To an English-speaking outsider, the French anarchist movement — as distinct from the Francophone anarchist movement in North Africa, Vietnam, etc — is often viewed as the “mother” movement because of the massive CGT union federation which, under anarchist sway, amalgamated with the local Bourses du Travail in 1895, establishing an “apolitical” model of mass anarchosyndicalism that was replicated in Fracophile countries such as Poland and most of Europe and lands as far away as Brazil, Egypt and Senegal.

The French movement proved to be one of the largest, most influential and most durable of all anarchist movements; and apart from its suppression for four years during the Vichy era, it has operated uninterrupted from its rise in the trade unions of the First International in 1868 until today, where it still maintains a 24-hour radio station, several small anarchosyndicalist unions, research institutes, publishing houses, and a significant interlocking set of counter-cultural networks.

So for a French-speaker, seen from within, the movement while no longer hegemonic in the French labour movement as it was from 1895–1920, can even today provide a totally immersive socio-political experience. Which for a researcher often makes it difficult to see the wood for the trees. What makes the task more difficult is that the movement fragmented in 1920 and subsequently, faced with the prestige of post-1917 Bolshevism, so keeping an eye on all the different factional organisational responses to that is rare.

Berry’s huge achievement is to provide a really holistic view of the fragmenting movement as it met the triple threat of reformism (the CGT at its peak in 1920 had 2,46-million members, larger than the famous Spanish CNT during the Spanish Revolution — but it was largely white-collar, very removed from its blue-collar origins), Bolshevism, and French fascism and Nazism.

While a majority of “pragmatic” apolitical syndicalists were happy to form an opposition within the reformist (including Bolshevik) union centres, in a self-defeating strategy, the explicitly revolutionary anarcho-syndicalist minority kept splitting away from these centres to form ever smaller purist federations, while alongside this, the “political” anarchist organisations grappled with the erosion of the mass movement’s industrial base, resulting in some bitter schisms, especially between the tightly-organised “platformists” and the pluralistic “synthesists”, a lively division that continues to this day.

The fragmentation of the movement also meant very different responses to crucial issues such as how to engage with the French ultra-right, the Spanish Revolution, and the Algerian liberation movement, with the platformists being for direct combat and the synthesists largely for critical support. Berry also does not shy away from the troubling question of those few anarchist individuals who collaborated with or were compromised by Vichy.

But Berry’s greatest contribution to our understanding of French revolutionary politics of the interwar years regards the forgotten tradition of French Sovietism, a mass movement that tends to be overlooked by students of sovietism (council communism) in other areas such as Italy, Germany, Hungary, and even Britain. The movement had its roots in the hardline anarchocommunist and anarchosyndicalist resistance to the militarism of WWI, and flowered in May 1919 with the establishment of an anarchocommunist Parti Comuniste (PC). If this seems strange, bear in mind that similar anti-statist, anti-parliamentary, anti-authoritarian (and thus non-Bolshevik) PCs were established in the same period in Britain, Brazil, Portugal, South Africa, and arguably in Czechoslovakia and Vietnam, in each instance predating the “official” PCs.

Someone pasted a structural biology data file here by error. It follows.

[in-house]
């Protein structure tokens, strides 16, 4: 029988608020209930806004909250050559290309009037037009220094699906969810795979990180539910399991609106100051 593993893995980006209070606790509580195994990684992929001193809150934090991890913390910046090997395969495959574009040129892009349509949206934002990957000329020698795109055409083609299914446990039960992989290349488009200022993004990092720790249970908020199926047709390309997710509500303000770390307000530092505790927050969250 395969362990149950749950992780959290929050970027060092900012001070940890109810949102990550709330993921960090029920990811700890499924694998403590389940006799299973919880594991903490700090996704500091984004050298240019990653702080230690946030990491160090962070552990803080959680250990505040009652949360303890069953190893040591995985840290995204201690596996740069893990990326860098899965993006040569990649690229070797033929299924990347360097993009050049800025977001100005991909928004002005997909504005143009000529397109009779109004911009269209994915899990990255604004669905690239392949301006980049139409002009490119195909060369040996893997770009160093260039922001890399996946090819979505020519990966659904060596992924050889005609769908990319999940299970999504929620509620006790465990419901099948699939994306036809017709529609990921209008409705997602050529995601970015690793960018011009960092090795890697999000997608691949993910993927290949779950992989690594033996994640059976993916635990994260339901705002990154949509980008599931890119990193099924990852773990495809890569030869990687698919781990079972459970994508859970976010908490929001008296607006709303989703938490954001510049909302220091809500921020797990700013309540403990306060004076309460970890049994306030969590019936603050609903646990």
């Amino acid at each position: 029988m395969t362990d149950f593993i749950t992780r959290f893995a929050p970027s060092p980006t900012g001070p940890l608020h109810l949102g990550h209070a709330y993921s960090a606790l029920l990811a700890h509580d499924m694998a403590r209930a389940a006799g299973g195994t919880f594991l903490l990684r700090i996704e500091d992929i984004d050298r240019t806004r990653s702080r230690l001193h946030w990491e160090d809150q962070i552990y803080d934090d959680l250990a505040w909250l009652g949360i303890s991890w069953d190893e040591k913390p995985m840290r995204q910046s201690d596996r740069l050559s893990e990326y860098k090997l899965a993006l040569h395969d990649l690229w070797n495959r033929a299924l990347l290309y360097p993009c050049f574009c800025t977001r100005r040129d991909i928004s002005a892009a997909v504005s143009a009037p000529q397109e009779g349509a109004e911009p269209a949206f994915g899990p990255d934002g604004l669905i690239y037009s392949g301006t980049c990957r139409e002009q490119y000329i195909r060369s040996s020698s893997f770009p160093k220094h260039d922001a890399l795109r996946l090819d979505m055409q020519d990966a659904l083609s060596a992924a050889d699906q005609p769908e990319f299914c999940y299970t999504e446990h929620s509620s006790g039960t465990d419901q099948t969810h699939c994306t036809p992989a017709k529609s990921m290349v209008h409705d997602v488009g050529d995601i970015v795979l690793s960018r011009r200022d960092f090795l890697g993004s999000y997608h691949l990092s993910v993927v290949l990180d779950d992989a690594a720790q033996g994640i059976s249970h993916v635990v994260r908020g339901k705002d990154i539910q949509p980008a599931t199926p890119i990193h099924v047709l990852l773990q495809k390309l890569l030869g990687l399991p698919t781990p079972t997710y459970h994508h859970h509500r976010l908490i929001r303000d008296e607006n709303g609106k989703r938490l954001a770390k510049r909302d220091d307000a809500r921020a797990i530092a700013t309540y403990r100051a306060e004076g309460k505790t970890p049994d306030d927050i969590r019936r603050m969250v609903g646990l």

The PC established rank-and-file networks within the CGT which lead to an Autonomous Regional Soviet appearing in Paris and holding a congress in December 1919 at which 35 such soviets from the capital and other parts of France were represented, defeating the Leninist line and reaffirming libertarian sovietism. This resulted in the formation of the Communist Federation of Soviets (FCS), with le Soviet (The Soviet) as its fortnightly mouthpiece. As Berry explains, the FCS was structured on workplace workers’ councils, which together with communities were represented in local soviets, which in turn were represented at regional soviets, with the overarching policy-making body being a congress of soviets to which only workers’ councils and local soviets sent delegations. Sadly, the FCS declined in 1921 with the founding of the official PC, whose members were mostly drawn from organisations to the right of the FCS such as the Socialist Party. Favourable revolutionary conditions would not appear in France again until 1968, by which time anarchism/syndicalism was a still-virile, yet fringe movement.

Berry’s book is a crucial text for students not just of the anarchist / syndicalist / council communist movements, but of interwar French politics and unionism more broadly. I hope he follows it up with a book on the denouement of the post-war French anarchist movement to the current day.